Here's who matters and why: Pamela Springsteen (Sleepaway Camp III), Renee Estevez (Intruder, Moon 44), Brian Patrick Clarke (Exorcism), Walter Gotell (Puppet Master III, The Boys from Brazil, The Damned, The Two Faces of Dr. Jekyll, Circus of Horrors, and the 1956 version of 1984), Benji Wilhoite (Children of the Mist), Justin Nowell (Friday the 13th VI, From a Whisper to a Scream), Jill Jane Clements (Rings, The Hunger Games: Catching Fire).
It is now my sad duty to point out all the defectors in the cast, some of which went on to ply their wares in that most pathetic of all entertainment mediums - the daytime soap opera. I will observe a moment of silence for their personal dignities before proceeding with their unfortunate rap sheets. Amen. Renee Estevez (Nancy on The West Wing), Brian Patrick Clarke (Storm Logan on The Bold and the Beautiful, Grant Putnam on General Hospital, Merle 'the Pearl' Stockwell on Eight is Enough), Walter Gotell (General Gogal in The Spy Who Loved Me, A View to Kill, Octopussy, Moonraker, The Living Daylights, and For Your Eyes Only; Morzeny in From Russia with Love; Chief Constable Cullen on Softly Softly: Task Force), Susan Marie Snyder (Julie Wendell on As the World Turns, Loken Lockridge on Santa Barbara).
The special effects, after observing the movie's acting, seem astoundingly impressive. It's absurd that a flick with acting this bad could turn around and deliver such excellent effects. We've got a superb severed tongue, a good lookin' slit throat, a char broiled skeleton (this one's just okay, and much too light weight in design), some gooey face-melting, a decent severed head and hand, cloudy dead eyeballs, and of course, the leech-covered face of Ally, post-porta-mortem. They do hafta cutaway pretty quickly at times due to the merciless MPAA of 1988, but Christina Cobb and Bill Johnson really save this movie from goin' off the deep end and becoming unwatchable with their masterful effects work.
The shooting locations aren't up to the standard of the original, but even though they look nothing at all alike due to being filmed 1100 miles apart, they're alright. The original Sleepaway Camp was shot in Glens Falls, New York, while the sequel was filmed at a YMCA camp in Waco, Georgia, so the idea that the two camps were just 60 miles apart as the movie suggests is a tough sell. That said, Angela's evidence locker up in the woods where she's stashed all the corpses looks great decked out with candles, hideous '70s furniture, and dilapidated appliances, and because it's where the movie's climax takes place it's likely to be the thing people remember most about the set design. The original camp was going to be tough to beat given that it was a real summer camp, but the location scout did alright here, and the production/prop masters did a nice job setting the stage for the events to come.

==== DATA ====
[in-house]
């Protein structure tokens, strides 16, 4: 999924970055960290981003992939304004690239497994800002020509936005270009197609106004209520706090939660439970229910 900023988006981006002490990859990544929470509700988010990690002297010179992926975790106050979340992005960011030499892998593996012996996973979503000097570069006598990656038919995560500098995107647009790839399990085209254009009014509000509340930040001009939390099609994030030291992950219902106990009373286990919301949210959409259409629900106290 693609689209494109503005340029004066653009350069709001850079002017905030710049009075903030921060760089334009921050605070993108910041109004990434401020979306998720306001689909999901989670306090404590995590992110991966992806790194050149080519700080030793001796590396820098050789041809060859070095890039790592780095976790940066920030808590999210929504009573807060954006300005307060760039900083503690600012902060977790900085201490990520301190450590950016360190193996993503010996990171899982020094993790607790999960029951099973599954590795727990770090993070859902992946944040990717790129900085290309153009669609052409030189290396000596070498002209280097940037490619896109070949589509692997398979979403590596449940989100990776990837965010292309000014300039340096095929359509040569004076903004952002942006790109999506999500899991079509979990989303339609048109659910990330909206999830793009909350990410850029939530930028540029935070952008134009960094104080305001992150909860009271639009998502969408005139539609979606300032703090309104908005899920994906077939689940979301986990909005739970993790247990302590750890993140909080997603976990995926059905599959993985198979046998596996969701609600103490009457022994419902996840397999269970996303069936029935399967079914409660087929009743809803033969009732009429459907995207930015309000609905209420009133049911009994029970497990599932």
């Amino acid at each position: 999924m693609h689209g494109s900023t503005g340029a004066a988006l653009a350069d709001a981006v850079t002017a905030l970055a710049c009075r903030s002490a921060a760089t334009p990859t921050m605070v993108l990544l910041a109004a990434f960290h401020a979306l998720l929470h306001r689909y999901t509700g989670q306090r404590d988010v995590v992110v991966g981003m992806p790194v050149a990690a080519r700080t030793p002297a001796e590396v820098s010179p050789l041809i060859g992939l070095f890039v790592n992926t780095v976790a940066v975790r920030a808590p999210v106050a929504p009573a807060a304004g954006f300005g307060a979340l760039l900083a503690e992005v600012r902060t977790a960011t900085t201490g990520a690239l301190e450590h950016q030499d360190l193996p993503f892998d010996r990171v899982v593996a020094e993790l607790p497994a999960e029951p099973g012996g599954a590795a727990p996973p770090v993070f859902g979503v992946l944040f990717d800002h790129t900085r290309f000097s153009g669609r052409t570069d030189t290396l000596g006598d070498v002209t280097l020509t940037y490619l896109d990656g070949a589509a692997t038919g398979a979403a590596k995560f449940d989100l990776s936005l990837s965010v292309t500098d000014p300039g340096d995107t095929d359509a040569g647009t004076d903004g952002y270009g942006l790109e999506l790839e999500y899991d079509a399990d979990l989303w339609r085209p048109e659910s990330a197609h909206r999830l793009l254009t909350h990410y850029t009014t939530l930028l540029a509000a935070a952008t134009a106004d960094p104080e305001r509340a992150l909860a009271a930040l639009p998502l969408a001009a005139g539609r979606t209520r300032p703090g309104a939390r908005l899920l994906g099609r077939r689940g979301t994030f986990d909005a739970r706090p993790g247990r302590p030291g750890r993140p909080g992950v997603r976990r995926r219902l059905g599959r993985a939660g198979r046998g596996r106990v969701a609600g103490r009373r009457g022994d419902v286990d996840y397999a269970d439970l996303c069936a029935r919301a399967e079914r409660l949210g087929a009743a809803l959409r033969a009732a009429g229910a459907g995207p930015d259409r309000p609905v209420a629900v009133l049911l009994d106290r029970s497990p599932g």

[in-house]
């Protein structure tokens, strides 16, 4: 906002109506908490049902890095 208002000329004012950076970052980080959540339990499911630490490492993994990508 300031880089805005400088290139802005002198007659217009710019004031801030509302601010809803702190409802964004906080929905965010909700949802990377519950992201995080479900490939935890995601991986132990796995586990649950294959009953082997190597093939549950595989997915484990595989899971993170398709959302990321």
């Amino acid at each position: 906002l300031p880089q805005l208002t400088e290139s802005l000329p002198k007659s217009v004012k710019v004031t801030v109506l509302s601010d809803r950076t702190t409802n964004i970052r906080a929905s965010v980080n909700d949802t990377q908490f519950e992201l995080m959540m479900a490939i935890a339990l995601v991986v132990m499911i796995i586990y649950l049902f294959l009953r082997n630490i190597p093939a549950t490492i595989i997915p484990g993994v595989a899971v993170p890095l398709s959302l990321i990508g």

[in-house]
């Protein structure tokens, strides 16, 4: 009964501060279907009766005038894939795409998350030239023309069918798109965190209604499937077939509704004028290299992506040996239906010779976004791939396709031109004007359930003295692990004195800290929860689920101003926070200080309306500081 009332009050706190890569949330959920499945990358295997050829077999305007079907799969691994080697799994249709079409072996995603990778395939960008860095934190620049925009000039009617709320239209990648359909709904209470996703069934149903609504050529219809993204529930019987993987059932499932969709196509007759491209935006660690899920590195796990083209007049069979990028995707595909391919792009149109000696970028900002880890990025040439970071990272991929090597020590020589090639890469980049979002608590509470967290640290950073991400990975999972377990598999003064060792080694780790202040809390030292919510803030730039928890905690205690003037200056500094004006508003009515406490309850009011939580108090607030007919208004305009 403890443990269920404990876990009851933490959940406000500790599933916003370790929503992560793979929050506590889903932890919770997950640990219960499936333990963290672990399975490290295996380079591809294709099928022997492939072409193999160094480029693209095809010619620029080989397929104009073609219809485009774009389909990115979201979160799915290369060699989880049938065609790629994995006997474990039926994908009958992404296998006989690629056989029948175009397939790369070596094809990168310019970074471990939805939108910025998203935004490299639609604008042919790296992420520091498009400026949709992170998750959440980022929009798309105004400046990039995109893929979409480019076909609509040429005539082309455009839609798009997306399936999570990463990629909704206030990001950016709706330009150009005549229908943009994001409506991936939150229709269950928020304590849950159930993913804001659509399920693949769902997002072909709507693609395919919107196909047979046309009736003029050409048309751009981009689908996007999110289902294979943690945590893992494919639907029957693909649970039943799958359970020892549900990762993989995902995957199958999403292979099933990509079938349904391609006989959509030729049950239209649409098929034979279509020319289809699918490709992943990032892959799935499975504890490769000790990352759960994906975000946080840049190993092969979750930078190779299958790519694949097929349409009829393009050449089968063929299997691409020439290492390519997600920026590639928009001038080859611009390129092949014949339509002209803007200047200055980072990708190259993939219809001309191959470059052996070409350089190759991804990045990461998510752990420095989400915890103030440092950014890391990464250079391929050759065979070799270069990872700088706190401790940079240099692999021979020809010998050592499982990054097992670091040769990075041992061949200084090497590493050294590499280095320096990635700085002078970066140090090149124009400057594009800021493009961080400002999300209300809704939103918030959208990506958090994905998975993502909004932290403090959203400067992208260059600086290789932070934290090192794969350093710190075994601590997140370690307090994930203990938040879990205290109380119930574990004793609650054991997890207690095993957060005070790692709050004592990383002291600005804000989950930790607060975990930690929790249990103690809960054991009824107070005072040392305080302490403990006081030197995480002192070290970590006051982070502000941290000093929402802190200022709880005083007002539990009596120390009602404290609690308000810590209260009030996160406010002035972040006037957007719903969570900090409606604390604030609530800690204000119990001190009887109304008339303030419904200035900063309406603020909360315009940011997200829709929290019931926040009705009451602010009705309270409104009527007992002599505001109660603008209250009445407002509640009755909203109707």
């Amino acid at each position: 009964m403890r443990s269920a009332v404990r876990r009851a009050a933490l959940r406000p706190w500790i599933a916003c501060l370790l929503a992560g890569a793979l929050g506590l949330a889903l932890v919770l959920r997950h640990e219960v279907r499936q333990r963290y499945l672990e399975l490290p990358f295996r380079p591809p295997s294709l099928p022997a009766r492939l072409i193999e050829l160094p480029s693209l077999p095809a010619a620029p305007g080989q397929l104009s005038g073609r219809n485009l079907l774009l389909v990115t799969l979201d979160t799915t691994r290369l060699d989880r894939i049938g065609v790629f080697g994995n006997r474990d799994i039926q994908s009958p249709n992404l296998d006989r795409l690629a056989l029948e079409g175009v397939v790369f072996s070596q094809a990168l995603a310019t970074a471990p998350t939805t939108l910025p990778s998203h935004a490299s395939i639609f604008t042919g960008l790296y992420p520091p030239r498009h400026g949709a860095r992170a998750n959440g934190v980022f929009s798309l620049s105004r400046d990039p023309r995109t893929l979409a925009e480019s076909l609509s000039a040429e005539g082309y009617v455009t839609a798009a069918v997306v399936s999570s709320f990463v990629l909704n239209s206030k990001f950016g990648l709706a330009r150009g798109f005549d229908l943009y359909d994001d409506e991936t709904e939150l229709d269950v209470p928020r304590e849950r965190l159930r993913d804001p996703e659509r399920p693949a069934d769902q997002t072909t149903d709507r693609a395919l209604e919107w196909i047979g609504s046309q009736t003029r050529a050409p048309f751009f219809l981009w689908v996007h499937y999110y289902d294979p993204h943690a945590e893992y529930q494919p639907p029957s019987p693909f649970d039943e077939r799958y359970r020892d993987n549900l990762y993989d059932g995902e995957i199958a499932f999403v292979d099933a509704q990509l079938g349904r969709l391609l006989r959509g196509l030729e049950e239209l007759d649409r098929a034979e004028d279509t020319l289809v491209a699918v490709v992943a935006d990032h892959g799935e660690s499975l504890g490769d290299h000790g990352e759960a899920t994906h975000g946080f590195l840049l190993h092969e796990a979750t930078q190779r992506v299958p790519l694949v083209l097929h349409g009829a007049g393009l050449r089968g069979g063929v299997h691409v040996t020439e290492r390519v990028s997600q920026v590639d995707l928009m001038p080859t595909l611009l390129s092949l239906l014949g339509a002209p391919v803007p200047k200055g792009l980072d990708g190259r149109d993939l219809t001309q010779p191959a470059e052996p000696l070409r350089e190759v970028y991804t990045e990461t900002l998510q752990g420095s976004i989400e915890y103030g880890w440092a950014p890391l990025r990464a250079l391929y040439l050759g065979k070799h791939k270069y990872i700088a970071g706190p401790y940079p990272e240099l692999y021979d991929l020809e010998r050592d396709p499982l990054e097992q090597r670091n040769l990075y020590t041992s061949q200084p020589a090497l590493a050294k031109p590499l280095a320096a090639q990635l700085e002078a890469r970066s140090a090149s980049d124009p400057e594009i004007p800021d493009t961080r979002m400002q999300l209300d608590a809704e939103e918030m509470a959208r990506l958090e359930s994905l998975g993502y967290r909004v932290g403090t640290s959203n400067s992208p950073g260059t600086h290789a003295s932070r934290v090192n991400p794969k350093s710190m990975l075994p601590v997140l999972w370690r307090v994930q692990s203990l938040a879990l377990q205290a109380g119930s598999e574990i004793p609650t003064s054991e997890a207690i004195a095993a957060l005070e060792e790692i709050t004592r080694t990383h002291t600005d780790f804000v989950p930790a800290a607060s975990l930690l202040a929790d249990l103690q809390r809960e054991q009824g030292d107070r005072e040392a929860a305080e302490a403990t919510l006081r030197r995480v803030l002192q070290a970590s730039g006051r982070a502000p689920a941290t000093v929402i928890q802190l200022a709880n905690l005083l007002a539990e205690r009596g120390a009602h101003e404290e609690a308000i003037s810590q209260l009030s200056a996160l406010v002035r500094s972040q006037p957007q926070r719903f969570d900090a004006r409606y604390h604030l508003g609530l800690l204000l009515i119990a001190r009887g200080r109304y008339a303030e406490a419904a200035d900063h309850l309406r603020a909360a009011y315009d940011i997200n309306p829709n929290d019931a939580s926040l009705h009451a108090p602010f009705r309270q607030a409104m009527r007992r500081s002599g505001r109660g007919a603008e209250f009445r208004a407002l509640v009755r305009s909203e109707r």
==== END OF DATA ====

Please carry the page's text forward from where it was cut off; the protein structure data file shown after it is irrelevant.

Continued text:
The soundtrack is remarkably minimalist in nature, both in terms of musical variety and the role it plays from scene to scene. There are only a couple different tracks - one that bears some resemblance to Friday the 13th Part VII, and another that's a slightly goofy take-off on the Jaws theme, and I'd estimate that the total running time of the movie that features instrumental scoring is only around 15 minutes in a flick that's 1:20 long. The lack of music doesn't really hurt it, as the sound editor makes good use of crickets and other typical sounds of nature, but it is a bit strange nonetheless. As for the more marketable soundtrack, it features two very catchy songs - Anvil's "Straight Between the Eyes," and Obsession's "Desperate to Survive," and I've ranked these two tracks at #76 and #35, respectively, on my list of the top 100 Greatest Horror Rock Songs of the '80s and '90s, so even though they don't really do much for the film's atmosphere, they're pretty good tunes. Overall, Sleepaway Camp II fails on a technical level despite its excellent effects and shooting locations, but is entertaining enough at its core to overcome that deficit and earn a passing grade. It's not especially well made, but it's filled to the gills with '80s cliches and returns us to the woods for one of the final forest slashers of the decade, and for that, it comes recommended.